BERLIN (AP) — Greece’s prime minister said that he wants to help Greeks who have made “enormous sacrifices in the name of Europe” as he visited German Chancellor Angela Merkel on Friday amid an argument about a Christmas bonus payment for low-earning pensioners.
The bonus plan prompted creditors to suspend a new debt-relief deal reached only last week. Prime Minister Alexis Tsipras’ government insists it is not breaching the terms of its bailout deal, but European creditors say Athens should have sought clearance first.
Tsipras said he would brief Merkel about “the positive development of the Greek economy” during their meeting in Berlin.
“Our vision is that this development and this growth affects not just statistics or figures, but that the wounds of the crisis can be treated, can be overcome, and also (that growth) can be helpful to all those who have made enormous sacrifices in the name of Europe and in the name of European stability,” Tsipras said. He added that that will require patience and also “courageous decisions on the part of all European partners.”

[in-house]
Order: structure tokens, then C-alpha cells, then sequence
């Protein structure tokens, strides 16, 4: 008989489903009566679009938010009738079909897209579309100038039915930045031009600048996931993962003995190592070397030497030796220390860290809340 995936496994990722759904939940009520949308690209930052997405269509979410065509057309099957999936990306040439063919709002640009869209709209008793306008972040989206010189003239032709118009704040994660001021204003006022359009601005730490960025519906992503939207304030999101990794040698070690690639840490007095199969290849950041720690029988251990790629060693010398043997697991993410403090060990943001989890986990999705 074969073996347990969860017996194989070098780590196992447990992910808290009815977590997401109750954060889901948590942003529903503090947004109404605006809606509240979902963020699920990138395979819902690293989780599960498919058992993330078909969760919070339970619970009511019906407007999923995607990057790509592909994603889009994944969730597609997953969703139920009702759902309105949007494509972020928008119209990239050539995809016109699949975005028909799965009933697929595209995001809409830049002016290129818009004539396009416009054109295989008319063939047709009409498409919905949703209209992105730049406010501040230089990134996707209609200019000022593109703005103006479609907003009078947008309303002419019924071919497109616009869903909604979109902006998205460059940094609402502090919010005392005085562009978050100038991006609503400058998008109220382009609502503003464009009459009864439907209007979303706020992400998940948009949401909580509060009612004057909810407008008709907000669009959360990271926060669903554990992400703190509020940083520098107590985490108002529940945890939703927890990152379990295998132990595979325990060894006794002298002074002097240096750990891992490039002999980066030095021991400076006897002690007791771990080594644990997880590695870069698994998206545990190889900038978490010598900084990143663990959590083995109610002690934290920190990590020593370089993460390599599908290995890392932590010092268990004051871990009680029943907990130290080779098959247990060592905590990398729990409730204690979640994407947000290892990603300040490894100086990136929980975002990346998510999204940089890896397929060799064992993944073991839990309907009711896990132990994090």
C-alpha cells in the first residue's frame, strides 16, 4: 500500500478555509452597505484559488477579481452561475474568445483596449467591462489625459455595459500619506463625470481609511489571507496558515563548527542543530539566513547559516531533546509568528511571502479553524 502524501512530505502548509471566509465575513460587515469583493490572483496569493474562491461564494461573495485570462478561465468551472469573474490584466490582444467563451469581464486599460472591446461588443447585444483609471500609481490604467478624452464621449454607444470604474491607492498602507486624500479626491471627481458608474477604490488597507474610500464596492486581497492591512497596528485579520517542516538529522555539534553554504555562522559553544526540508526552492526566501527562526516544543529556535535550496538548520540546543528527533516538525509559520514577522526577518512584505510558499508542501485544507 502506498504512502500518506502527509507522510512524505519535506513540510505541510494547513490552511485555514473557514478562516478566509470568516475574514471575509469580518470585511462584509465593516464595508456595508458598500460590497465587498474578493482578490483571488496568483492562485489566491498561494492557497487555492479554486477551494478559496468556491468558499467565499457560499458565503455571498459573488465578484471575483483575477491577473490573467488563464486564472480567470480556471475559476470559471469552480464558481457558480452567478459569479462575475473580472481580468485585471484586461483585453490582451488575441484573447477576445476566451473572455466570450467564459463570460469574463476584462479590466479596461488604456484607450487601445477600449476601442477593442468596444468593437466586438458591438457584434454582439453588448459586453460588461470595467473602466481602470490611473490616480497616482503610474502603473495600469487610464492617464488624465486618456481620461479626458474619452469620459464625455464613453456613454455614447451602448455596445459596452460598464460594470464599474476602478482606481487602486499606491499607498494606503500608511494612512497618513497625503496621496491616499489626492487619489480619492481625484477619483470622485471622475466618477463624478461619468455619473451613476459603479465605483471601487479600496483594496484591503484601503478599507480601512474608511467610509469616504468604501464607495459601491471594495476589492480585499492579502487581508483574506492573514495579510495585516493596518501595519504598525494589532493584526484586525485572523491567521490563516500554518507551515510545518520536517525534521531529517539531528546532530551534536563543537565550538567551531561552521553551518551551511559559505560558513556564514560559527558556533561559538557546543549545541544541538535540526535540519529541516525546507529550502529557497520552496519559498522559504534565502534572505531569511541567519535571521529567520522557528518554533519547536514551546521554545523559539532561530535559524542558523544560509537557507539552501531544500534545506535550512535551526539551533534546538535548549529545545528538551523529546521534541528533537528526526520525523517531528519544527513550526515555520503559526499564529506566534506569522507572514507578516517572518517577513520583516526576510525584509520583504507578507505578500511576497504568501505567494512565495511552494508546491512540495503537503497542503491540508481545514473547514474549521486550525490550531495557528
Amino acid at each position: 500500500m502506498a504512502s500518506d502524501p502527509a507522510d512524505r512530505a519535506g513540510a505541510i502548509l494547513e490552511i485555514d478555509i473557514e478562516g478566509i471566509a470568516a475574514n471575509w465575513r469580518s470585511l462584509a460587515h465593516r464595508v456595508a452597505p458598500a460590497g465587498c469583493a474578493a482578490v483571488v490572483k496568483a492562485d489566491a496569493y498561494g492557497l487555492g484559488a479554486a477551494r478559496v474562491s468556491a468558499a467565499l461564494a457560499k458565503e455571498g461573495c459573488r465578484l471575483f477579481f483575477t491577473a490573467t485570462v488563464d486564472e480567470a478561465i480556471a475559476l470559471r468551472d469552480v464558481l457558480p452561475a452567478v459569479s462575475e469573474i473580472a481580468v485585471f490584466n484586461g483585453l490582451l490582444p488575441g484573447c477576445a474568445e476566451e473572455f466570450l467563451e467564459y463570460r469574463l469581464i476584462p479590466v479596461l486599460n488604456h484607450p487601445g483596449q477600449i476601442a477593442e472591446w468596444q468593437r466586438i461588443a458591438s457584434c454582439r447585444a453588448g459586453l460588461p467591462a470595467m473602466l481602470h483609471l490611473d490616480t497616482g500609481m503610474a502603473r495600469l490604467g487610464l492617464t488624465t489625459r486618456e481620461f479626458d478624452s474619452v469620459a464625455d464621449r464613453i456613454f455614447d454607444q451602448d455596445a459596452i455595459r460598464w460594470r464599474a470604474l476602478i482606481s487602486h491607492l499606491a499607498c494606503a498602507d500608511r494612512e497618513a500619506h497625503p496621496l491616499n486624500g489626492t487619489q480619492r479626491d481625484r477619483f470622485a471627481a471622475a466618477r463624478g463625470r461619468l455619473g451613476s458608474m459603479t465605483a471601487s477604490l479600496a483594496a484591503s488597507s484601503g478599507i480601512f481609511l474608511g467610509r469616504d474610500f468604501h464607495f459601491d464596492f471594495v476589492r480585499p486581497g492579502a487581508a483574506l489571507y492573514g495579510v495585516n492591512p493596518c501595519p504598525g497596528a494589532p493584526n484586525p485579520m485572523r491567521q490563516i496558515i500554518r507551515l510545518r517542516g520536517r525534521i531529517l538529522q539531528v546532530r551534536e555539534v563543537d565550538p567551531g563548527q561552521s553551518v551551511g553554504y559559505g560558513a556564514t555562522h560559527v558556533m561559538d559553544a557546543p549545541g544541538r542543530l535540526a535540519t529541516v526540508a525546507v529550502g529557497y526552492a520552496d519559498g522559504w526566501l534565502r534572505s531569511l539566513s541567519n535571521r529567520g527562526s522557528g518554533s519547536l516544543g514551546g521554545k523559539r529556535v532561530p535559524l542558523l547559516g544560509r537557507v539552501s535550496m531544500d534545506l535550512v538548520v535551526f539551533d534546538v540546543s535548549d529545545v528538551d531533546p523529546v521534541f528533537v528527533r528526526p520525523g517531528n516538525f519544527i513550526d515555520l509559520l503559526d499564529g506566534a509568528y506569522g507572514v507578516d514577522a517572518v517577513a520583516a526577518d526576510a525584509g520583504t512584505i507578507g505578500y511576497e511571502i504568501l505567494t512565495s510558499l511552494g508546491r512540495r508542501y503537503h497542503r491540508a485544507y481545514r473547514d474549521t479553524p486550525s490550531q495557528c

He didn’t explicitly mention the bonus payment, though he said after a European Union summit in Brussels on Thursday that Germany was the only country to question it. He also didn’t address a pledge to restore a lower sales tax rate for Aegean Sea islanders who are struggling to cope with mass arrivals of migrants from Turkey.
Merkel said the two leaders would discuss the bailout program but “this isn’t the place where decisions will be made,” insisting that that’s a matter for the institutions overseeing the program and for EU finance ministers. Tsipras and Merkel took no questions.
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